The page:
16. All potentially positive aspects of RMT which I in times past had some hopes for were crushed once the chinese farmers industrialized the bussiness.

    The first time I saw this in person was with Lineage 2. Before then the time of any player was “valued” equally high as any other, but with the farming sweatshops running full tilt no “real player” can compete on the selling market unless there are major exploits around, but thats a different and sadder story.

    Whats going on in Pirates of the burning Sea is just the farming organisations establishing a foothold in case the game becomes a hit for the bussiness. If there is a market you make the most money by being the first seller, so they are pulling a gamble to invest a little for a potentially great profit.

  17. On myth of the tipping point, what Watts says makes sense.

    No matter how much I hear about a product, no matter how good it looks, no matter how many people have/wear/use/hear it, what matters to me is whether it’s something I like, can use, or want to have.

    If it is, and I can justify spending the money on it, then I’ll buy it. If it isn’t, then I won’t.

    It’s out of the mass of individual decisions that trends are formed, which is what is, to me, the intuitively obvious truth. Influentials and word of mouth are “seeds”, yes, and it’s useful if you happen to catch someone like that in a marketing campaign, but they’re not predictors of what will really happen.

    After all, that influential person will probably go through the same process of elimination in deciding whether it’s something they want to use/buy/listen to.

  18. “something I increasingly disagree with.”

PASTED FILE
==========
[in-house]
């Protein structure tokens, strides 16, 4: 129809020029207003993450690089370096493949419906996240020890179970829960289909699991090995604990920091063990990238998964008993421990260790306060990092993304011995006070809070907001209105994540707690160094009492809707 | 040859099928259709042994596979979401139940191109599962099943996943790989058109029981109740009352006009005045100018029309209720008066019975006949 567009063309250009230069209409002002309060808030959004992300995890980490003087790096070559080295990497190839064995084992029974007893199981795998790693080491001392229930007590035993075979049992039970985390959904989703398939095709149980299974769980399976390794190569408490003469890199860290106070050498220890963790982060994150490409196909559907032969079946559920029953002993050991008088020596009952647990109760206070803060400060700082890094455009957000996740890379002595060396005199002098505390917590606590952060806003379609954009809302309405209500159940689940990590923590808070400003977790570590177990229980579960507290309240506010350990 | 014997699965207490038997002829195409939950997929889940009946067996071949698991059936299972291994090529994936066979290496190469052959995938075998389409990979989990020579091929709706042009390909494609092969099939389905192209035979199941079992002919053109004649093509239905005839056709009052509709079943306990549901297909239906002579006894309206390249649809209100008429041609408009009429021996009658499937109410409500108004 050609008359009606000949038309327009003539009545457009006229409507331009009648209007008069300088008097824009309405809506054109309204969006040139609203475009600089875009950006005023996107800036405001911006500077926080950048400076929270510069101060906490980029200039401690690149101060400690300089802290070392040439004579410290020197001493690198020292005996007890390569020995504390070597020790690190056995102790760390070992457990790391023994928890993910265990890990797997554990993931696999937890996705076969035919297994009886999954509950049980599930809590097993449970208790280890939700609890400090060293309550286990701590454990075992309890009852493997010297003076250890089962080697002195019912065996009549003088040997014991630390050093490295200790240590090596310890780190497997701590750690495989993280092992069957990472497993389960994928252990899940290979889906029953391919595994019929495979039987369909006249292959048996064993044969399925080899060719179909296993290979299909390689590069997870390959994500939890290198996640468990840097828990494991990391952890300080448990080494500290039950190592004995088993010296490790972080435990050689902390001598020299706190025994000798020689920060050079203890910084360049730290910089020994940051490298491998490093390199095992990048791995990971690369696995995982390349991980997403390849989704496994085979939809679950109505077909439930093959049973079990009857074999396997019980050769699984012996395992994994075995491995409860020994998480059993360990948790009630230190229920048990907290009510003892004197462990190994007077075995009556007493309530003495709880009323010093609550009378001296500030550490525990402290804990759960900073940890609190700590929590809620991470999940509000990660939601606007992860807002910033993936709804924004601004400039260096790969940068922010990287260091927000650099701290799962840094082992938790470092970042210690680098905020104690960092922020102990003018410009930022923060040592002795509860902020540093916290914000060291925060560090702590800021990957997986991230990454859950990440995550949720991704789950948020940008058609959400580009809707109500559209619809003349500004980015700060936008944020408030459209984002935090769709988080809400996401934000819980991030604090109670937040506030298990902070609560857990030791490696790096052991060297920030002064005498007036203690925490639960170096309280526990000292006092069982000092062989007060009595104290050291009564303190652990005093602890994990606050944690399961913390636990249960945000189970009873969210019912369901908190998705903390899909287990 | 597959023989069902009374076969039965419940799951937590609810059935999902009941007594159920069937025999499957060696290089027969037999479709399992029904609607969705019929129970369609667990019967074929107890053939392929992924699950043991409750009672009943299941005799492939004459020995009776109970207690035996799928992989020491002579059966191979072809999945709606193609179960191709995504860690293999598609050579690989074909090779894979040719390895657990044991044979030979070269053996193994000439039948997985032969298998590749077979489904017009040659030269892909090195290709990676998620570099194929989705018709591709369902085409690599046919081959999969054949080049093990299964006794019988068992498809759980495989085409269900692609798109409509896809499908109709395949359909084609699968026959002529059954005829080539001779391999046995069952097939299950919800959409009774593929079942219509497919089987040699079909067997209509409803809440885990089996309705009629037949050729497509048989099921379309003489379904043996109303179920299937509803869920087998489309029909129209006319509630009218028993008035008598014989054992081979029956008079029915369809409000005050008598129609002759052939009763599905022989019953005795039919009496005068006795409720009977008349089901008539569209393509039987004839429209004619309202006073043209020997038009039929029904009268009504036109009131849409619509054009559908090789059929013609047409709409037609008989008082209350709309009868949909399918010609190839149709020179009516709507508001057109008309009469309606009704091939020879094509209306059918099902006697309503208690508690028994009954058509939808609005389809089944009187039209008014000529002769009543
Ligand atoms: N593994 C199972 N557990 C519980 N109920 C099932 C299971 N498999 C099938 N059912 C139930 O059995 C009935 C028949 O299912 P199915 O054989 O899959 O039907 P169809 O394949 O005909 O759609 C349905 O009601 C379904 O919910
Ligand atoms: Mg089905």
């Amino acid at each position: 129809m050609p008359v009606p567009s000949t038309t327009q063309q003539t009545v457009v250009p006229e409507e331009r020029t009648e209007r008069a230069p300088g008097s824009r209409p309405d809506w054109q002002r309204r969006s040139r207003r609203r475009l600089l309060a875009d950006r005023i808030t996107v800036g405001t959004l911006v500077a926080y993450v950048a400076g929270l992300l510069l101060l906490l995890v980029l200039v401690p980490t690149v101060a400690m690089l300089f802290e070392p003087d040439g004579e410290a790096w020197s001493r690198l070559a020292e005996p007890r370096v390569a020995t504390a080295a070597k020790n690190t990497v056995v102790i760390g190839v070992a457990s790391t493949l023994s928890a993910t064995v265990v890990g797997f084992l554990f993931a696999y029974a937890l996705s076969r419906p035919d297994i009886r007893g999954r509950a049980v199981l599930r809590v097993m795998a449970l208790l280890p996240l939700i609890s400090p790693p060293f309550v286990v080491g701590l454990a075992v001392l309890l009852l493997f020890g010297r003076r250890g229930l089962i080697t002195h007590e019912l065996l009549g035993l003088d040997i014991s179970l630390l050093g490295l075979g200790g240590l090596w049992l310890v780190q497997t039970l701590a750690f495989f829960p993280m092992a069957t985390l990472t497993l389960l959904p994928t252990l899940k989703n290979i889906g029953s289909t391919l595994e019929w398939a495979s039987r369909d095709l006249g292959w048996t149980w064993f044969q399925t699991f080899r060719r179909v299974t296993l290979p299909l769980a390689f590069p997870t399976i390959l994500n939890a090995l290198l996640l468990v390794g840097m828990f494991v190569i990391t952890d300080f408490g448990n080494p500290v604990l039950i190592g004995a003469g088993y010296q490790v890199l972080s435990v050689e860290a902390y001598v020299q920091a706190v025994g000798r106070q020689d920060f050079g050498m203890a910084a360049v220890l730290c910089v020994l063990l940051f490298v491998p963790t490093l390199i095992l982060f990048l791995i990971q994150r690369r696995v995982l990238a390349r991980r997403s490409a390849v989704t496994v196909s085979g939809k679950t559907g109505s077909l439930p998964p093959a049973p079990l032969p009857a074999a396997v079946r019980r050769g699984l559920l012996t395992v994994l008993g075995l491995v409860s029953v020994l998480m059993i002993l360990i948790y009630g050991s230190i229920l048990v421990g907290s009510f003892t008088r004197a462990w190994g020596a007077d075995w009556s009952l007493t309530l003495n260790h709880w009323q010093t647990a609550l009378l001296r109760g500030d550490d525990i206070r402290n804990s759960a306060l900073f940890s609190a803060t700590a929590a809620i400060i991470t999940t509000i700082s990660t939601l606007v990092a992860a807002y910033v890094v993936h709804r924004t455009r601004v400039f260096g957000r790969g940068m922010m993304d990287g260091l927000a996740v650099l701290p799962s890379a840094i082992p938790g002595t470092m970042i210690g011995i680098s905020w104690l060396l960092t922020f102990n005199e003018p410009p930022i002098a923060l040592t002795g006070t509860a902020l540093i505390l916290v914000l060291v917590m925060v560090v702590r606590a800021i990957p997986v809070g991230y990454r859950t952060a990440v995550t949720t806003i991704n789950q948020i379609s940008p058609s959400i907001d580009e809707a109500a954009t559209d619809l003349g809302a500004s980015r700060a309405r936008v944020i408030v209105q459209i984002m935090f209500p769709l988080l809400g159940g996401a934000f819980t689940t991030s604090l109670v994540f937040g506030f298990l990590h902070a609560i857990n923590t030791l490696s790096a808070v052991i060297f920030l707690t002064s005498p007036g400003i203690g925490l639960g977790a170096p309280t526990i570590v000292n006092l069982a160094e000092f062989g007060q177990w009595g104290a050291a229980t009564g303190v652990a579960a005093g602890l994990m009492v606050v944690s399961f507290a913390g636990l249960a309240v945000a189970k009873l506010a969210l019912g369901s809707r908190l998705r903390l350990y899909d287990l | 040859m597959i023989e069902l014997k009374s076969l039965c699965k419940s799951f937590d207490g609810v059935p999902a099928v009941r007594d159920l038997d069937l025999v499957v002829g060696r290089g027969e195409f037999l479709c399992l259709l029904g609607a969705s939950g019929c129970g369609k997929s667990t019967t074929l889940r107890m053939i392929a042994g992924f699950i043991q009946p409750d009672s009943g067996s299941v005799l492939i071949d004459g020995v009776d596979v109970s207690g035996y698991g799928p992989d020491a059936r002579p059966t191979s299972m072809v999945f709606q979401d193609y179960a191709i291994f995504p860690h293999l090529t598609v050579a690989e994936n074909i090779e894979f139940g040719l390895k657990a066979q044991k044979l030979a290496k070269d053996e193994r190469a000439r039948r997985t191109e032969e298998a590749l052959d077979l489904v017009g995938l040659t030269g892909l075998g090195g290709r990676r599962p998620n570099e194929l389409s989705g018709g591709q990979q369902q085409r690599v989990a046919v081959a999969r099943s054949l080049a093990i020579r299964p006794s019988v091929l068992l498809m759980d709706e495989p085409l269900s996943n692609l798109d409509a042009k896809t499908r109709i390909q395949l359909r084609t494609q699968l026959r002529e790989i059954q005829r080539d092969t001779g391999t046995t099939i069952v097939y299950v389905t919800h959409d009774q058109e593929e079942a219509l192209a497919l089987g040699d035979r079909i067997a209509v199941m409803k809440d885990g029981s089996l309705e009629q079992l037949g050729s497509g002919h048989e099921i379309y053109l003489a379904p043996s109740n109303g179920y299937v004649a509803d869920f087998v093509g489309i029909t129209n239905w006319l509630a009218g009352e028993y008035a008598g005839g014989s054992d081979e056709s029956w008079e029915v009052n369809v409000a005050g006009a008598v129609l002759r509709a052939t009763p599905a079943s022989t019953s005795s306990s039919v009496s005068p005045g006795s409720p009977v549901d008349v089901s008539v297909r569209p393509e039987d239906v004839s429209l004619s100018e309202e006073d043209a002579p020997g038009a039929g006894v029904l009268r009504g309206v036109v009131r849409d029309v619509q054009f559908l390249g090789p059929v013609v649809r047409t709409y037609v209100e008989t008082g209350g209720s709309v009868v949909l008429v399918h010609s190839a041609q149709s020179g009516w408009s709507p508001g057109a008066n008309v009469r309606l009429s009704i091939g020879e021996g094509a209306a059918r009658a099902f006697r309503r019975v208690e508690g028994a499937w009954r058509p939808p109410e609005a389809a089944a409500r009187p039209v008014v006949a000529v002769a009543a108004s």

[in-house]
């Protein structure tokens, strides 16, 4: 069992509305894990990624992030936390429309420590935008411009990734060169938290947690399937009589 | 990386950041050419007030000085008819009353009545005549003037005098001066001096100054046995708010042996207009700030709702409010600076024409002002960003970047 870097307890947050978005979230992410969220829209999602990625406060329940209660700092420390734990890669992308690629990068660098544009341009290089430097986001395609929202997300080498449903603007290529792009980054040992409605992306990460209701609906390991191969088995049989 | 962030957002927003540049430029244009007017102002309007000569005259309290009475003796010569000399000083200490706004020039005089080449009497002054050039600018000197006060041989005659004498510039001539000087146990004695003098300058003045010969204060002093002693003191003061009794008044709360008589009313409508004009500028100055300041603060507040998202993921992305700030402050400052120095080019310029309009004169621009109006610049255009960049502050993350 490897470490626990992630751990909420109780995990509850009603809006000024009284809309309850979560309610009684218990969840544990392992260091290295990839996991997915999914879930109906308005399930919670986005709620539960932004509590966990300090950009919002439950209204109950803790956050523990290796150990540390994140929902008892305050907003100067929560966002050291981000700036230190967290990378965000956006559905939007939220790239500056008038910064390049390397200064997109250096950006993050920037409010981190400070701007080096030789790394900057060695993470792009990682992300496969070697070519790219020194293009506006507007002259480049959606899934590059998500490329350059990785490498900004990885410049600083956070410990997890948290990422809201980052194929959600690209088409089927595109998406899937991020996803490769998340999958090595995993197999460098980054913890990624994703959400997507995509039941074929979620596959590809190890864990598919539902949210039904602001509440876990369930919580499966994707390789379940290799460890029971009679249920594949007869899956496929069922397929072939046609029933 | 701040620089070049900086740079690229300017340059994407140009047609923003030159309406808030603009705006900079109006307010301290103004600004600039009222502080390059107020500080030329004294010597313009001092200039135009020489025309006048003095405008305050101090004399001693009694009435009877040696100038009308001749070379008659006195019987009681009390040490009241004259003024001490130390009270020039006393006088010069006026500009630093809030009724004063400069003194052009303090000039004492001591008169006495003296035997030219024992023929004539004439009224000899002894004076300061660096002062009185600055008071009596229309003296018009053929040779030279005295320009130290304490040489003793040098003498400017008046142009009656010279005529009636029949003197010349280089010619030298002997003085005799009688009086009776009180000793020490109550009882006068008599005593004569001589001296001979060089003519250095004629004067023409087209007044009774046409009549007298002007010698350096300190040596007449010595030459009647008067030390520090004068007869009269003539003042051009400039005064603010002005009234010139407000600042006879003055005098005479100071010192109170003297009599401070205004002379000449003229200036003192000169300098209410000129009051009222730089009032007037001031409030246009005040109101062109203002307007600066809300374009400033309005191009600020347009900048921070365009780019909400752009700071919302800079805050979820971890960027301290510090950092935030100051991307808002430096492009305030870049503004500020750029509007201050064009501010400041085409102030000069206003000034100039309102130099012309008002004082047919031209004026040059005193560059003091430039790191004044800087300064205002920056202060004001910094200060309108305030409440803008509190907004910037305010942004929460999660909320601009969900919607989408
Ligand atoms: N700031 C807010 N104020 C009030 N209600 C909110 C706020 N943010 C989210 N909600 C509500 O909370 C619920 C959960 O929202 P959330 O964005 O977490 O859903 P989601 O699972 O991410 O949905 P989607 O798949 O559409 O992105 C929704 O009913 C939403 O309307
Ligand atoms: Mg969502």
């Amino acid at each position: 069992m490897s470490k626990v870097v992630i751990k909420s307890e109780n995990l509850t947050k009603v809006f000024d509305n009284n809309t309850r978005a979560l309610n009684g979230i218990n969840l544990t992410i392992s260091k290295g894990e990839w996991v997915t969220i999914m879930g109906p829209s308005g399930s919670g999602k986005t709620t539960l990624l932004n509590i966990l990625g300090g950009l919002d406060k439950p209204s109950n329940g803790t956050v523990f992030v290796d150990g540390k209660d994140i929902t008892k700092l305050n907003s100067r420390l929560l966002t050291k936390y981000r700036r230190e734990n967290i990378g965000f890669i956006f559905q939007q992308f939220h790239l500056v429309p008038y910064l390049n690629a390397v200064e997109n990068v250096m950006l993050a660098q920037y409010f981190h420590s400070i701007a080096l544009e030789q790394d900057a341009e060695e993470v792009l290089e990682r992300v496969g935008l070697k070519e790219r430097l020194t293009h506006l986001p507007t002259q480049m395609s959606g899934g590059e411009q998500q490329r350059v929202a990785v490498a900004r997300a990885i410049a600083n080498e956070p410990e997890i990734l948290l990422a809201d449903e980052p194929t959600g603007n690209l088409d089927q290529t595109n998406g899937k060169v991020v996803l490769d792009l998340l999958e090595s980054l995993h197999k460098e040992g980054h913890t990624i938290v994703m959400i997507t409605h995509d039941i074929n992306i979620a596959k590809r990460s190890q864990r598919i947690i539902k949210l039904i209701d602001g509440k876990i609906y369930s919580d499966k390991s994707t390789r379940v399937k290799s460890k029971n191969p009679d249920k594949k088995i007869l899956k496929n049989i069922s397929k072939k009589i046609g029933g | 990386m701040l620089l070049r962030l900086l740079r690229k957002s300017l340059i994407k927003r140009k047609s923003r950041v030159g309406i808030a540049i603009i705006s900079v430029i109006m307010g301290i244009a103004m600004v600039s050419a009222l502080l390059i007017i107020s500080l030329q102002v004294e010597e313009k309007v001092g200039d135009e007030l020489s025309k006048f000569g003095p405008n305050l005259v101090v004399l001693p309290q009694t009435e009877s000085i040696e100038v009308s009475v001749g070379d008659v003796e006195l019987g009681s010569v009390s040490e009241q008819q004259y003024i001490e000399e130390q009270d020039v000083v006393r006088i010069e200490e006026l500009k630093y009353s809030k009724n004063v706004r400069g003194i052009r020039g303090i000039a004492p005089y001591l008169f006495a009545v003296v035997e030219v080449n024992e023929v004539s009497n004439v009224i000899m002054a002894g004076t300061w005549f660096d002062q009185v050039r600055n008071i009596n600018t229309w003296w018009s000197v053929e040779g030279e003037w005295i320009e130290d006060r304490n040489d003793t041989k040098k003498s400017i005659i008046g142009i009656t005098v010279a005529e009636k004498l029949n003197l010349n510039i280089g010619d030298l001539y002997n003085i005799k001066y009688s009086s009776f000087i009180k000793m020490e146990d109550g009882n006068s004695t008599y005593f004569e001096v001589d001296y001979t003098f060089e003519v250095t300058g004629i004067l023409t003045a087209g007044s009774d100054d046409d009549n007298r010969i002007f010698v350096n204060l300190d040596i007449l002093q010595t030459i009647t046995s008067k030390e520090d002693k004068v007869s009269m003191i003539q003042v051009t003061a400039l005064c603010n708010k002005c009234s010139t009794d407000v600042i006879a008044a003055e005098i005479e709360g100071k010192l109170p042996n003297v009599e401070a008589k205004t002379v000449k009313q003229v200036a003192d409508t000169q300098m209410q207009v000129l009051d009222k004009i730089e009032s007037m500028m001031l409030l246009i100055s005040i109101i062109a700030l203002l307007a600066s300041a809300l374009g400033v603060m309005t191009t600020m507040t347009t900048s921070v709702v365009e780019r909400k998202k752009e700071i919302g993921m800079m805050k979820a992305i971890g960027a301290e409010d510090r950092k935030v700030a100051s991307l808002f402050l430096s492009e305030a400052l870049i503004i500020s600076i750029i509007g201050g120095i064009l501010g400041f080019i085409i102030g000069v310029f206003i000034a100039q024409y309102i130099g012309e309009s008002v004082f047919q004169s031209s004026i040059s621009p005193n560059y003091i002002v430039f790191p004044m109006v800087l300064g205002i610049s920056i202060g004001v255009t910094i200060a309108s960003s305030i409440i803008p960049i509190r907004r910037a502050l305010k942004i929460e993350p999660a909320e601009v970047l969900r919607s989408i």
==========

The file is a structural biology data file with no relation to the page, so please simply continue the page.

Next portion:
Human nature is that people want shortcuts noy only to skip thingsthey see as “unfun” but to catch up with their friends, to look cool because they have a max level widgit and so on.

    It’s not as if the neo-prohibitionist approach has especially worked, the only thing I’ve seen which truly did work was Eve Online’s “sale of game time for in-game cash” – which crushed the ebay prices of their currency by over an order of magnitude without causing massive inflation (there *is* inflation, but that’s purely because of later design descisions…)

    There’s also a difference between allowing companies and individuals to play in your space, demanding a liscence with terms for companies for example could be quite effective legally, companies without are de-facto acting in bad faith…

  19. What the tipping point and influentials exemplify are Markov processes. If the influentials influence the decision makers, a product will be created and marketed. If the ground is ready, it can take off. In other words, the amplifying component types exist and if turned on, a cascade effect is produced. The quote ‘readiness is all’ applies. This is why it is Markovian. Given some set of conditions in a near prior region, the likelihood of coupled conditions in the next region is greater. This is and only is statistical. What the article says about mass marketing is right. You can prepare a ground to give greater yields if you understand the chemistry/conditions.